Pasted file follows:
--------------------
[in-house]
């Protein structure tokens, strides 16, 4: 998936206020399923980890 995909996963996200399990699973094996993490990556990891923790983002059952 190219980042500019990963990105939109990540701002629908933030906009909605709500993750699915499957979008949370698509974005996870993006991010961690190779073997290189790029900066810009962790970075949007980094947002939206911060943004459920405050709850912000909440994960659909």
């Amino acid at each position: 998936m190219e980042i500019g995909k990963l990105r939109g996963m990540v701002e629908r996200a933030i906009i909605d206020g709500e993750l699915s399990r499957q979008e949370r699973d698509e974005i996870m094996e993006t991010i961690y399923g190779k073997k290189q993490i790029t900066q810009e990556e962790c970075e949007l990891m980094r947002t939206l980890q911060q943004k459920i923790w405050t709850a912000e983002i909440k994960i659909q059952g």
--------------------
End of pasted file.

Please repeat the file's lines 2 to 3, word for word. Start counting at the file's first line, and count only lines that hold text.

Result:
């Protein structure tokens, strides 16, 4: 998936206020399923980890 995909996963996200399990699973094996993490990556990891923790983002059952 190219980042500019990963990105939109990540701002629908933030906009909605709500993750699915499957979008949370698509974005996870993006991010961690190779073997290189790029900066810009962790970075949007980094947002939206911060943004459920405050709850912000909440994960659909």
């Amino acid at each position: 998936m190219e980042i500019g995909k990963l990105r939109g996963m990540v701002e629908r996200a933030i906009i909605d206020g709500e993750l699915s399990r499957q979008e949370r699973d698509e974005i996870m094996e993006t991010i961690y399923g190779k073997k290189q993490i790029t900066q810009e990556e962790c970075e949007l990891m980094r947002t939206l980890q911060q943004k459920i923790w405050t709850a912000e983002i909440k994960i659909q059952g």